posted by Ghidorah at 8:58 PM on April 30, 2010

Just when it felt like some meaning was coming out, they would spiral back into nonsense.

It's exactly that feeling of being on the brink between sense and nonsense that I find exhilarating. It's what I like about these poems even more than their imagery and spare language. Nonsense is the fuel for these poems. It's what makes them funny and sometimes moving and (above all) never quite what you expect. That's the appeal.

Your general tone ("puked nonsensical literary run-ons") suggests that you have some assumptions about what literature is supposed to be: namely, that it's supposed to make sense and have "meaning" and conform to certain standards of grammatical correctness. These poems aren't getting along well with your assumptions. And that's okay; we all have assumptions of one sort or another. But in the interest of trying to enjoy as many things as you can, it's sometimes a good idea to try on a different set of assumptions for a while.

You should also maybe be aware that there's a whole literary history that sets a precedent for this work, so Schomburg is not the only one whose assumptions are different from yours. In particular, the French surrealist movement and the Russian absurdists are a big influence here. Not that you need to know about those things in order to enjoy the poems, but if you're the sort of person who likes to have some context, reading about those two movements might help.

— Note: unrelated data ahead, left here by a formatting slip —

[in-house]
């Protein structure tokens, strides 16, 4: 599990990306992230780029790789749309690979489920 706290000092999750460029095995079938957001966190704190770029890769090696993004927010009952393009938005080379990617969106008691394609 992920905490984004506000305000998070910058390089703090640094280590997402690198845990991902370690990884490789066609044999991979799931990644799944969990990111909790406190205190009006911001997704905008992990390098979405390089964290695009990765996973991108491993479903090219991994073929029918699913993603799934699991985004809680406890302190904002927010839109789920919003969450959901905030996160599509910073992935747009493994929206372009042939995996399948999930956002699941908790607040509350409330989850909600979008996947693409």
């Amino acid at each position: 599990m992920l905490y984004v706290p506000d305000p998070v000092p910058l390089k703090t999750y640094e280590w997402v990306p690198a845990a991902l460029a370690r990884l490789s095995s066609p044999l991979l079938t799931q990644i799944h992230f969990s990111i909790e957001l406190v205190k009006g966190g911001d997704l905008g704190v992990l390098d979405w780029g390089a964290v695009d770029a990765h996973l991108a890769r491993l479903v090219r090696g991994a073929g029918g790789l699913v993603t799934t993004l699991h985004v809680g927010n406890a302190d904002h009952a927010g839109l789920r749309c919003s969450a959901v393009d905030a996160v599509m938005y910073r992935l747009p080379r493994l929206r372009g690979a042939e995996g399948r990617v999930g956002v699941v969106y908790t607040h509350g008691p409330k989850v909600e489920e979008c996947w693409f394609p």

posted by Hypocrite_Lecteur at 10:05 PM on April 30, 2010 [1 favorite]

The lighthouse keeper had been puking nonsensical literary run-ons all night and his wife was worried. She brought him carrot soup, up the long stairs to the top of the lighthouse. How are you feeling she asked. OK. He would answer. Are you sure? She replied. Yes, ever since the eagle beat me at gin rummy burying itself in the wastebasket and emerging golden straight flush pajama costumes, I've been just fine except my nostrils are filled with light and I can't shut it off. Should I call the captain she wondered. He's already here said the lighthouse keeper. Hello Madam said the captain, furiously bailing out the foredeck, you'd better fetch more soup I think it's catching and that eagle is a dirty cheater.

Ehn, it's not so potato.
posted by Potomac Avenue at 7:40 AM on May 1, 2010

An honest Monster: Sing beast sing [YouTube]
posted by 0rison at 11:11 AM on May 1, 2010

Potomac Avenue and Gidorah,
I think I'm seeing what you guys are saying. I definitely have that a priori assumption you're talking about. Some context would be helpful for me. I'll have to do some research. I do find Schromburg's stuff the most compelling of the bunch. Many of the other authors' pieces listed on the Octopus Magazine site just strike me as being so... silly.
posted by aesacus at 9:04 PM on May 1, 2010